There are times it seems as if him being here was just a dream, he came and went so quickly. It is an experience I will never forget, nor ever replicate, I am certain. There are, and will be, other horses... but there will never be another Dan.
We couldn't all be cowboys, so some of us are clowns.
Aww both your stories are very touching and I do have one of my own.
Several years ago I was going through some harder times finding a horse. The first horse was a rescue of sorts and once he got plump was much too strong to do what I wanted. Nonetheless we kept him but only a year or so after that he came up lame with pedal osteitis (sp?). It was a sad time as this was my first horse and I knew he needed something I couldn't provide for him. So we sold him.
Next horse was an absolutely gorgeous chestnut appendix QH. He had no brain in his head but was a very kind horse with an amazing jump and a great packer. He came up lame as well with the beginnings of navicular.
I was very sad after letting both these horses go. They were older so the lameness issues made sense but they didn't make it any easier.
The goal for the next horse was to find a cheap 4 or 5 year old that I could train. This way I would have something to do since I was no longer able to show or take lessons since my parents had cut me off completely. Also hopefully a 4 or 5 year old would not have any lameness issues.
We searched high and low on the internet and couldn't find anything. So one day at the store I picked up the little nickel classified ads (a free classified ad paper). In there there were many horses for sale but for some reason one just stood out to me. It was an ad for a tri-colored 16 hand 3/4 Tennessee Walker, 1/4 Thoroughbred. Don't ask me what spurred this idea that a TW/TB cross would be good for H/J stuff but somehow I had that feeling.
I took the ad to my trainer and said well what if he isn't gaited? We proceeded to call the phone number and sure enough he wasn't! We decided to go look at him the next day.
We got to where he was and of course it was raining, sideways actually, the woman pulled out a big flashy horse that was the spitting image of a warmblood and said "this is him." She then proceeded to tie him to a fence post that left his nose no more than 5 inches from the electric wire. He stood there quietly without worry as he got an old cavalry saddle threw it on him and a HUGE shanked bit too . She got on and rode him and he moved BEAUTIFULLY! This horse was only for sale for $2500 and he looked the same as many $25,000 horses.
Needless to say he was at my barn as soon as my horse was sold and it has been history ever since. I have done all his training and he has proved to be more than money can buy. No one believes me when they see his extended trot or his jump or him that he has any TWH in him.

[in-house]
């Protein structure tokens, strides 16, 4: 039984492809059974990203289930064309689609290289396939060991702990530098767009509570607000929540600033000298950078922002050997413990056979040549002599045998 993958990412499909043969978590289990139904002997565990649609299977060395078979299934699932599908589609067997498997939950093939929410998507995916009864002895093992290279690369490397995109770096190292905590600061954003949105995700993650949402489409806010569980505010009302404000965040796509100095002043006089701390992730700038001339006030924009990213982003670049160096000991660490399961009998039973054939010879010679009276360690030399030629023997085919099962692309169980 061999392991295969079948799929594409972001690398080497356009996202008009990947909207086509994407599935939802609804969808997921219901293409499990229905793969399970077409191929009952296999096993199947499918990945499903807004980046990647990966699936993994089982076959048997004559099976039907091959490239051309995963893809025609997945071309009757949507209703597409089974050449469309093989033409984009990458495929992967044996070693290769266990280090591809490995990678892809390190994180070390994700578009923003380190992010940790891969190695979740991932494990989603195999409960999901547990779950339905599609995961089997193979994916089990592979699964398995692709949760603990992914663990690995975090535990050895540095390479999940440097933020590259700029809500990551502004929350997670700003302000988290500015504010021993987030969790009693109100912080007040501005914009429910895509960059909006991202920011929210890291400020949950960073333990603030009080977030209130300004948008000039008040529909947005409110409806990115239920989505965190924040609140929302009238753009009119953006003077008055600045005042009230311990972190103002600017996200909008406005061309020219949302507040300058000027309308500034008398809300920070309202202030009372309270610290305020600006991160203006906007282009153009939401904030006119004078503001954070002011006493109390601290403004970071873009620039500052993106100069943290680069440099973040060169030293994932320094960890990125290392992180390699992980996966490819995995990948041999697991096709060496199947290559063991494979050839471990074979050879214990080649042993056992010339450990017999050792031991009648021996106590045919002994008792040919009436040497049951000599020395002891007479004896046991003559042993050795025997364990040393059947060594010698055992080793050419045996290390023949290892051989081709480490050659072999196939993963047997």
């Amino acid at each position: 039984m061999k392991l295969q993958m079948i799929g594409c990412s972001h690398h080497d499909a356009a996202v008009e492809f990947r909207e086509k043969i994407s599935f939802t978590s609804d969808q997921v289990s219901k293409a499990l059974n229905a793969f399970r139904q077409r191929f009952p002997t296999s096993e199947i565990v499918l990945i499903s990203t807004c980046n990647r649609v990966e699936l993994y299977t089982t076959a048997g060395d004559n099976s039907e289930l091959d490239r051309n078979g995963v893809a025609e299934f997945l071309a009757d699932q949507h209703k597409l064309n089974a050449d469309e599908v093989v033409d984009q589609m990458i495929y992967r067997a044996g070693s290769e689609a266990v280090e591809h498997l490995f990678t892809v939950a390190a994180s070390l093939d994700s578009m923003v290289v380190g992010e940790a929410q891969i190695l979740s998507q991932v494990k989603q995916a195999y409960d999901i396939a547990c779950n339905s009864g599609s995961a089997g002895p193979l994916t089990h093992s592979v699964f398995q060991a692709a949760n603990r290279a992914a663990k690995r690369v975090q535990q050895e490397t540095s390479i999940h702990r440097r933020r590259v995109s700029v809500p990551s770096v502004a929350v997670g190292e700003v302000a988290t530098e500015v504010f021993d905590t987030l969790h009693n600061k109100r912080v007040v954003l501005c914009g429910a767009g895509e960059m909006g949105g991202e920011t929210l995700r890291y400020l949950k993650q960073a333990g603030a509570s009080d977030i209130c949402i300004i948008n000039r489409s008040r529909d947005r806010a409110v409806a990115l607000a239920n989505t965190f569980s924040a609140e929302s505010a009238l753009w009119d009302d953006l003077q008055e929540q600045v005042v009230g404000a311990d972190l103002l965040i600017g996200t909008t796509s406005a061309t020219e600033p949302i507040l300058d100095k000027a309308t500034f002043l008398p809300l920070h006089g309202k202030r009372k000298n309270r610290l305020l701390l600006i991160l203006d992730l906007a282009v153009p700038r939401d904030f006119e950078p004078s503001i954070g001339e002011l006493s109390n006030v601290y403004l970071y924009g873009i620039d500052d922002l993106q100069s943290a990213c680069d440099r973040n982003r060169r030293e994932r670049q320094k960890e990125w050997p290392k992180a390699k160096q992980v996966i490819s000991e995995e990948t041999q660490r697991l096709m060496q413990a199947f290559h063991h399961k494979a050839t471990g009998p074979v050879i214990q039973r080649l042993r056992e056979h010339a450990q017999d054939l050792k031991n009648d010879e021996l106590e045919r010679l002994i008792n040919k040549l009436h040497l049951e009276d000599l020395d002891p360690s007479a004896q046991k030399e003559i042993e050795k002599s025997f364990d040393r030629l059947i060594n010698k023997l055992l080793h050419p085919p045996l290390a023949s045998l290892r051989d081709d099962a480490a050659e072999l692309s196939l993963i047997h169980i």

He has been the best horse a person could have. He is always there for me when I need him. He has taught me more things in the short time that I've had him than I have learned my whole life. Not just things about riding but things about life. He has taught me to be gentle, to trust, to always be kind even though it can be difficult. He has taught me that staying calm even though there are many reasons to be uptight is the best way to handle any situation.
Most of all he has taught me that there is more to riding than competition. I have not been able to show since my parents stopped paying for my horse. This horse has made that one of the best gifts that my parents have ever given. He is one that could go out there and smoke the competition but we never have and I seriously have never felt the need to. I know he is a once in a lifetime horse and so does he and that's all that matters.
"Be the change you want to see in the world."
I have my once and a lifetime horse right now. It was actually quite the journey getting him but I am glad I did. First off I was quite new to riding and not quite sure what to look for in a horse. I just went online and looked up beginner horses in my area. Found one that sounded great emailed the owner and arranged a visit. She warned me he was her best horse at the camp (he came from a summer camp) for teaching grooming and if she couldn't find a replacement in 3 weeks the sale wouldn't go through. Well I was confident she would find a replacement since she already had a horse in mind. So went tried him, feel in love with his personality. even my horsey hating mother commented she loved him. Well we were all ready to get him- three weeks later I get an email "i'm sorry we couldn't find a replacement, he can't be sold but he will be going up for sale in the winter". I was heartbroken and refused to look at any more horses. Anyways winter comes and sure enough he goes up for sale while I was away at university. I made sure it was for real this time and flew home to have another look. I fell in love all over again and bought him on the spot. brought him home 2 months later when I came home from school.